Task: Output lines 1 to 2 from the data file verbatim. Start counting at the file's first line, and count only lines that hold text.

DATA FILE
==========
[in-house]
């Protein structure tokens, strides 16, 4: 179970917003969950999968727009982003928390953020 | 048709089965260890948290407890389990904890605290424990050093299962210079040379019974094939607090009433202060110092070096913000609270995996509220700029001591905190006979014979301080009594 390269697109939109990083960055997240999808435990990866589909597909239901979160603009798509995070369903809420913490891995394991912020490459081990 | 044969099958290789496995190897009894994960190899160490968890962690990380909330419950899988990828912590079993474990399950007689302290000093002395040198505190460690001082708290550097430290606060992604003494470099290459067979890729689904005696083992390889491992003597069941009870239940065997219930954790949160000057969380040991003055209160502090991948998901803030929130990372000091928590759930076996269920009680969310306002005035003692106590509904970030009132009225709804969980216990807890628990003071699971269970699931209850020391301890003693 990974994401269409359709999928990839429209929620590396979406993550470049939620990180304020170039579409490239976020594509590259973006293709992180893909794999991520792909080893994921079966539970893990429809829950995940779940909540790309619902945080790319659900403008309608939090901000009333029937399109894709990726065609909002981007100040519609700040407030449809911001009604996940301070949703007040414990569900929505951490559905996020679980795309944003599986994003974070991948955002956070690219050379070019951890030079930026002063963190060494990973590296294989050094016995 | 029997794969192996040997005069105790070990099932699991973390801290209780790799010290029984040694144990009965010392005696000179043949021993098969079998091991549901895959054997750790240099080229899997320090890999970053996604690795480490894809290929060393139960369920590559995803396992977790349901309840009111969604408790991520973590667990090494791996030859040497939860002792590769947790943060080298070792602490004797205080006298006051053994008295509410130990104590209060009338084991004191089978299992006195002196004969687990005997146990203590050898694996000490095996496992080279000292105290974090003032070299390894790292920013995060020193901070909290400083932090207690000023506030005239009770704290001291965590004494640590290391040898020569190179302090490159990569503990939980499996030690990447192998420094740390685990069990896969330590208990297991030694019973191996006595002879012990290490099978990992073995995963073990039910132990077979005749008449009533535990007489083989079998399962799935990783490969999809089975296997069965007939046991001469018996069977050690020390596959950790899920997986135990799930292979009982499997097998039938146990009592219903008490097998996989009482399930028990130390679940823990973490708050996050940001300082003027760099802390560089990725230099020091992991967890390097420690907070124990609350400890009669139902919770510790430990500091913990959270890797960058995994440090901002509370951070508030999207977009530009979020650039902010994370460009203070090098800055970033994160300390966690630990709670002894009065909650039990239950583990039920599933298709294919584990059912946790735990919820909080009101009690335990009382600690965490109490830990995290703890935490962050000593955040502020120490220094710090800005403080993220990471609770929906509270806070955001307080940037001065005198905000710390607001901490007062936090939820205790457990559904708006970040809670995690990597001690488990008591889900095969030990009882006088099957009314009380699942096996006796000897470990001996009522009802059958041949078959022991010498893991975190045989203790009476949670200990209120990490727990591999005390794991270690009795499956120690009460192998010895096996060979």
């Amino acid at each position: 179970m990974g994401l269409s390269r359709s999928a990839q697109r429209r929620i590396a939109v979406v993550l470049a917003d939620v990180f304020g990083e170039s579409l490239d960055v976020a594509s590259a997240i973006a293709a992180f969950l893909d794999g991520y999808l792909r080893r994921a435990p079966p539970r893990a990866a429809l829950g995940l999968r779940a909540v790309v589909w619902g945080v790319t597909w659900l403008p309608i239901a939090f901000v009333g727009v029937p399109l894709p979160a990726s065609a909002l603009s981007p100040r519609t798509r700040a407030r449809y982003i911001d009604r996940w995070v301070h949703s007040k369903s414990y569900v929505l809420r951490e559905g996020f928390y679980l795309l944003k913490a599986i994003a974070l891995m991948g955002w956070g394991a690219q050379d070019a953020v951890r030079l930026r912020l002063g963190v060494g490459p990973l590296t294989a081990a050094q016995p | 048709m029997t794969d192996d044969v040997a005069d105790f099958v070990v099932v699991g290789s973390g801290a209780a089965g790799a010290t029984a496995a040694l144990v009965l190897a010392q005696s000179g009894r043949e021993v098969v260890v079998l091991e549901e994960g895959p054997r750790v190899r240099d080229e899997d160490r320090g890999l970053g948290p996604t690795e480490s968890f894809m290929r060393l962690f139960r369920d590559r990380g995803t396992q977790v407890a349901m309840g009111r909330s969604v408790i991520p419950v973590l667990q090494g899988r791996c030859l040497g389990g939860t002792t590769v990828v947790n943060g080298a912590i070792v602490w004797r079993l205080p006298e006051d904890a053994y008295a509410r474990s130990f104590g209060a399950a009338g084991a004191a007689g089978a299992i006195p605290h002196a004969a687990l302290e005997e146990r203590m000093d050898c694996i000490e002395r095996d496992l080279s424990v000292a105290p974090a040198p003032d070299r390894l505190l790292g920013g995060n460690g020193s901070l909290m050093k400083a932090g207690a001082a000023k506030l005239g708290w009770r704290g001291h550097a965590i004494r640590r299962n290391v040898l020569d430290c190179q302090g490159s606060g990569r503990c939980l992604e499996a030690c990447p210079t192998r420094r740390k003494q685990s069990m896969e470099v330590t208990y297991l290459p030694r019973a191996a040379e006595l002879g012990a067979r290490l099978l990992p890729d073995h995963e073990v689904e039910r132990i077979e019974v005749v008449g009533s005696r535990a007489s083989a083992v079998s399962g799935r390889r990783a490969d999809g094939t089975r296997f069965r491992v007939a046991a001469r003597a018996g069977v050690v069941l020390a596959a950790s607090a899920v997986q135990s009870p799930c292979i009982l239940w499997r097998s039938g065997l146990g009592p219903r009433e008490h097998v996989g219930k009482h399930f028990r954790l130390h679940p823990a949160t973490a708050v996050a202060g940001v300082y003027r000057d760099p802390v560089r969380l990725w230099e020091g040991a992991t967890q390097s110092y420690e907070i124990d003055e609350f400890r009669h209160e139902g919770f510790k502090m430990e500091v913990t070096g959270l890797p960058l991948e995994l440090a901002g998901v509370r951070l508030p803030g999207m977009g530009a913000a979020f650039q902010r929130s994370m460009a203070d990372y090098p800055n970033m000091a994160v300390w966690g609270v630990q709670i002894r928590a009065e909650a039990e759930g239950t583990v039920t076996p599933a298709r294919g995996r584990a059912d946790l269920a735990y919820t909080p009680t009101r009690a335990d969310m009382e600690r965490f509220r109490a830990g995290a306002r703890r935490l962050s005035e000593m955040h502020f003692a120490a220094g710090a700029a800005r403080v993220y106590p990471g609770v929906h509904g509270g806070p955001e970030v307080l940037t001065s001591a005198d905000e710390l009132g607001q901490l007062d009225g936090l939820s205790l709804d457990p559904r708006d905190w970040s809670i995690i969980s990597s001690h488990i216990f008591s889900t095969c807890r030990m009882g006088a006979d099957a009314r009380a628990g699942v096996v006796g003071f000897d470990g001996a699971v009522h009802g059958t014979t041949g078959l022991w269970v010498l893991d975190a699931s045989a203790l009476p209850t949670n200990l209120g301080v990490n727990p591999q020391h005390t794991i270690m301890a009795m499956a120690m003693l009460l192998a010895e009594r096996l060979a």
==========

[in-house]
């Protein structure tokens, strides 16, 4: 179970917003969950999968727009982003928390953020 | 048709089965260890948290407890389990904890605290424990050093299962210079040379019974094939607090009433202060110092070096913000609270995996509220700029001591905190006979014979301080009594 390269697109939109990083960055997240999808435990990866589909597909239901979160603009798509995070369903809420913490891995394991912020490459081990 | 044969099958290789496995190897009894994960190899160490968890962690990380909330419950899988990828912590079993474990399950007689302290000093002395040198505190460690001082708290550097430290606060992604003494470099290459067979890729689904005696083992390889491992003597069941009870239940065997219930954790949160000057969380040991003055209160502090991948998901803030929130990372000091928590759930076996269920009680969310306002005035003692106590509904970030009132009225709804969980216990807890628990003071699971269970699931209850020391301890003693 990974994401269409359709999928990839429209929620590396979406993550470049939620990180304020170039579409490239976020594509590259973006293709992180893909794999991520792909080893994921079966539970893990429809829950995940779940909540790309619902945080790319659900403008309608939090901000009333029937399109894709990726065609909002981007100040519609700040407030449809911001009604996940301070949703007040414990569900929505951490559905996020679980795309944003599986994003974070991948955002956070690219050379070019951890030079930026002063963190060494990973590296294989050094016995 | 029997794969192996040997005069105790070990099932699991973390801290209780790799010290029984040694144990009965010392005696000179043949021993098969079998091991549901895959054997750790240099080229899997320090890999970053996604690795480490894809290929060393139960369920590559995803396992977790349901309840009111969604408790991520973590667990090494791996030859040497939860002792590769947790943060080298070792602490004797205080006298006051053994008295509410130990104590209060009338084991004191089978299992006195002196004969687990005997146990203590050898694996000490095996496992080279000292105290974090003032070299390894790292920013995060020193901070909290400083932090207690000023506030005239009770704290001291965590004494640590290391040898020569190179302090490159990569503990939980499996030690990447192998420094740390685990069990896969330590208990297991030694019973191996006595002879012990290490099978990992073995995963073990039910132990077979005749008449009533535990007489083989079998399962799935990783490969999809089975296997069965007939046991001469018996069977050690020390596959950790899920997986135990799930292979009982499997097998039938146990009592219903008490097998996989009482399930028990130390679940823990973490708050996050940001300082003027760099802390560089990725230099020091992991967890390097420690907070124990609350400890009669139902919770510790430990500091913990959270890797960058995994440090901002509370951070508030999207977009530009979020650039902010994370460009203070090098800055970033994160300390966690630990709670002894009065909650039990239950583990039920599933298709294919584990059912946790735990919820909080009101009690335990009382600690965490109490830990995290703890935490962050000593955040502020120490220094710090800005403080993220990471609770929906509270806070955001307080940037001065005198905000710390607001901490007062936090939820205790457990559904708006970040809670995690990597001690488990008591889900095969030990009882006088099957009314009380699942096996006796000897470990001996009522009802059958041949078959022991010498893991975190045989203790009476949670200990209120990490727990591999005390794991270690009795499956120690009460192998010895096996060979």